Category Archives: Schools

Buson 2016 : Jedburgh

Snowclad_houses_in_the_nightI’m running several events this year under the heading ‘Buson 2016’, celebrating the birth 300 years ago of the great Japanese painter and haiku master Yosa Buson (1716–1783).

This week Andrew Mackenzie and I visited Jedburgh Grammar School, where we worked with S5 and S6 pupils. Andrew and I collaborated on Into Ettrick a couple of years ago, but this is the first time we’ve worked together with a school group. The idea was to create a piece which integrated image and text, as Buson did in many of his works.

We sketched and took notes at two spots by the Jed Water, near the Abbey Bridge opposite the abbey, and by the Canongate Bridge. Andrew showed them how to sketch with pencil and charcoal, while I encouraged them to be attentive to what has happening as we were there, using Norman MacCaig’s poem ‘Notations of Ten Summer Minutes’ as a model.

Back in school I guided the pupils into writing haiku based on their notes – snapshots capturing when, where and what happened – while Andrew led them in working with watercolour and pen-and-ink to develop sketches made earlier. Then we put the two together – some of the results are below.

David Blake, PT English who organised the school’s side of the session, commented:

Blank space! If there is one thing which I will always remember from the Yosa Buson workshop which I took part in, along with 35 Higher and Advanced Higher English pupils, it is the importance of blank space. As both artist and poet Buson would have instinctively understood the relationship between the visual and the written – something that we often forget.

Our day began somewhat greyer than I had hoped and the pupils’ initial enthusiasm reflected that sombre sky but as the first part of the day proceeded they quickly began to respond to what they saw in both visual and written mediums. Pupils who claimed that they could not draw were working hard to create images of what they saw, within minutes of being given a writing task they were enthusiastically coming up with ideas that I would struggle to draw out of them in the classroom. By the afternoon, armed with the sketchbooks in which we had drawn what we had seen and written down our thoughts, we were ready to embark on the production of ink illustrations and haiku poems. The quality of some of the work that the pupils produced was well beyond their expectations and despite their many claims that their work was rubbish you could see they were secretly pleased with how well their paintings and poems had turned out; one or two even confided that they had gone home that night and made further use of their sketchbooks!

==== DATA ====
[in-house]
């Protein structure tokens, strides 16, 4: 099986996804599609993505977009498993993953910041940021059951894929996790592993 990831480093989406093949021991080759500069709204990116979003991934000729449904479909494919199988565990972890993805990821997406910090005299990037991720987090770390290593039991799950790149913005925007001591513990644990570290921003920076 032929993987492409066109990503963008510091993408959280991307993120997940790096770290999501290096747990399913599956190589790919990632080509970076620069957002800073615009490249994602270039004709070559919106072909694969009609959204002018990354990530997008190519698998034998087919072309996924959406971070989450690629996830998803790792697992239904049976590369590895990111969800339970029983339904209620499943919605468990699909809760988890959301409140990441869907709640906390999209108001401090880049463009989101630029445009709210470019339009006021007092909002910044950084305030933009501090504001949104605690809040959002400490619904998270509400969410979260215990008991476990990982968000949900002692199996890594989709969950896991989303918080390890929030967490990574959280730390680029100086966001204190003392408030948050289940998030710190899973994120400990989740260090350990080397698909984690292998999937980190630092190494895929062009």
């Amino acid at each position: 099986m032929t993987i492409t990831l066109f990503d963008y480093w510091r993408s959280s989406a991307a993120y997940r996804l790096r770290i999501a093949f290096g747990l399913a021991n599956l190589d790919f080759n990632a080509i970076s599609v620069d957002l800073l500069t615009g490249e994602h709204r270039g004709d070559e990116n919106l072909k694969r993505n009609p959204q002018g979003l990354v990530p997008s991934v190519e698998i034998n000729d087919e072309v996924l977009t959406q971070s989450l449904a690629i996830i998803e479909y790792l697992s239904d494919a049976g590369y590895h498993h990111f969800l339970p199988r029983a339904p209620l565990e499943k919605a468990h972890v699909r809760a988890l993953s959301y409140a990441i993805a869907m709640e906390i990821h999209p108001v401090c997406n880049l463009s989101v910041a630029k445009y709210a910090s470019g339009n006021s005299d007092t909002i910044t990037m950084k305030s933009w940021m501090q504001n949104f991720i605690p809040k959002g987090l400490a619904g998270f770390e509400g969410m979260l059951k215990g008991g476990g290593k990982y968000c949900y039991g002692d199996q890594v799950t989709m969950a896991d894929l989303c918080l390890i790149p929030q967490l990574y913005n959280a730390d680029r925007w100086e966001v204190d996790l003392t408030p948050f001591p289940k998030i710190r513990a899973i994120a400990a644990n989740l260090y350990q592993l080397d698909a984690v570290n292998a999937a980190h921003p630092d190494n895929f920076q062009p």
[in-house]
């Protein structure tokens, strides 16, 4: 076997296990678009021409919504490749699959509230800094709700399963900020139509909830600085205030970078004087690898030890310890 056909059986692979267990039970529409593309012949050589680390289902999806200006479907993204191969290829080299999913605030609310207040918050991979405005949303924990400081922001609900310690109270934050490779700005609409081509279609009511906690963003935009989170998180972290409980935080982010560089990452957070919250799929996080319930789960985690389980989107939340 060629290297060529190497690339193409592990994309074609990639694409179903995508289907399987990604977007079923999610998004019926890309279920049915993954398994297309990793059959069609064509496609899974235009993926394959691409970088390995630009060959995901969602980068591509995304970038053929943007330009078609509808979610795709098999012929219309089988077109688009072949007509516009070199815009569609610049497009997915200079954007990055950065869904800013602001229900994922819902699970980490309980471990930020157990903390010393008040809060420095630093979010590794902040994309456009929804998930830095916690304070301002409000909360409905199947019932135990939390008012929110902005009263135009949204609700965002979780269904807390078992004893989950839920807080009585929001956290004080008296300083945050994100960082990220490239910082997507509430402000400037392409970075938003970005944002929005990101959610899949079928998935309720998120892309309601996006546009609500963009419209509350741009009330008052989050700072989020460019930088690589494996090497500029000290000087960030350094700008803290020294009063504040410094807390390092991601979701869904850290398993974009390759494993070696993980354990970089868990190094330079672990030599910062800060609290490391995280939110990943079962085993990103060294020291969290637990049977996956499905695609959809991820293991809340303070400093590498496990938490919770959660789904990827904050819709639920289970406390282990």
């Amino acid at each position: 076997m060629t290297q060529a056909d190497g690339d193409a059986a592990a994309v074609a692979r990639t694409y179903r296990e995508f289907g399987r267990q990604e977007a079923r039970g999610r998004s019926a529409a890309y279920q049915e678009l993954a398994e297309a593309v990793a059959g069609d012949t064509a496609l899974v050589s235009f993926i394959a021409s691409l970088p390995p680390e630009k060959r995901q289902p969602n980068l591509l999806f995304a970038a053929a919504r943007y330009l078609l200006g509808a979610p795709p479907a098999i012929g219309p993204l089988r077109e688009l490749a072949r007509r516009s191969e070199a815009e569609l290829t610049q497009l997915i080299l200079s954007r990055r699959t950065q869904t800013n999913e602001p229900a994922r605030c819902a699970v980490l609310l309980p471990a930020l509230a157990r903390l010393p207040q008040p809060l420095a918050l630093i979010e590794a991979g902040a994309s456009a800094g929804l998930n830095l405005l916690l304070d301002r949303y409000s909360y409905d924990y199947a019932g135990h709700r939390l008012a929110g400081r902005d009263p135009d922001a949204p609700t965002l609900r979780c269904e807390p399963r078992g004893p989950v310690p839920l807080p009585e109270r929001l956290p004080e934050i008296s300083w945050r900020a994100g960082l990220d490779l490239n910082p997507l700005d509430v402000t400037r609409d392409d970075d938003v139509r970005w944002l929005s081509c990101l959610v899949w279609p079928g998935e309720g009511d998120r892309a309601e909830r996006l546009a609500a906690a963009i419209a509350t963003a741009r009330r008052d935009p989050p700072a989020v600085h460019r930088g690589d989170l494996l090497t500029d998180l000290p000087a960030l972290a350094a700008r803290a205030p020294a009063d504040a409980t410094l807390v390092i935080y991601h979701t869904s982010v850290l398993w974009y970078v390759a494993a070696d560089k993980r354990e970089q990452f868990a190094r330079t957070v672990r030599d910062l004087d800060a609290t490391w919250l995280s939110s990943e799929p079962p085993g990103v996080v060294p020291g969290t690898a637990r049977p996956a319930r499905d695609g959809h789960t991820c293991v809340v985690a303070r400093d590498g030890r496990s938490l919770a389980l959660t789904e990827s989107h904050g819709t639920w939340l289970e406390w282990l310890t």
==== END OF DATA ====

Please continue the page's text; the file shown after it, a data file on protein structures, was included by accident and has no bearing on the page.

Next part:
This was one of the most enjoyable workshops that I have experienced in my teaching career and one which I believe that, as well as the wonderful creative experience of producing the visual art, the pupils got a lot out of in terms of their understanding of how to write effectively: in writing, as in art, it is as much about what you leave out as that which you put in – blank space.

With thanks to Jedburgh Grammar School, and to the GB Sasakawa Foundation for funding the work.

Falkland Labyrinth

Labyrinth symbol

In 2014 I was asked to write a poem for the orchard at Falkland Palace in Fife. Sonia, the palace’s head gardener, had just planted a willow labyrinth, with a circular area at its centre. There she planned to install a circular bench, with on it a poem.

Over the summer I ran various events in and around the palace, working with local residents, pupils from the village primary school and from Falkland School, as well as kids from the nursery just up the road. We explored the orchard in blossom time, and again when the branches were heavy with fruit; and a group of us did a circuit up Maspie Den, following the “Yad’s single thread” upstream. I climbed East Lomond, or Falkland Hill, which I’d last done as a teenager, and also West Lomond, a bit further out from the village, which I’d last done more recently as part of The Road North.

Pictish bull stone NMS

I read about the village’s history: the obscure origin of the name ‘Falkland’; the Pictish stone featuring the image of a bull, “spirited and naturalistically rendered”; the development of the palace as a hunting lodge with an enclosed park around it for the ‘sport’ of the Scottish royals; the locally grown flax which was woven into linen; the now ruined Temple of Decision; and the local flora and fauna, from white ramping fumitory to the soprano pipistrelle.

I was also thinking about the ‘release – receive – return’ principle of the labyrinth: you release what’s you’re carrying with you on the way in; at the centre, the point of stillness, you receive what’s there for you to receive; and as you return, you think how what you’ve received will impact on your life in the future. I knew readers would encounter the poem at the mid-point of their experience of the labyrinth, and at what feels like a central point within Falkland, from that part of the orchard you can see the palace, the town hall, the church and East Lomond.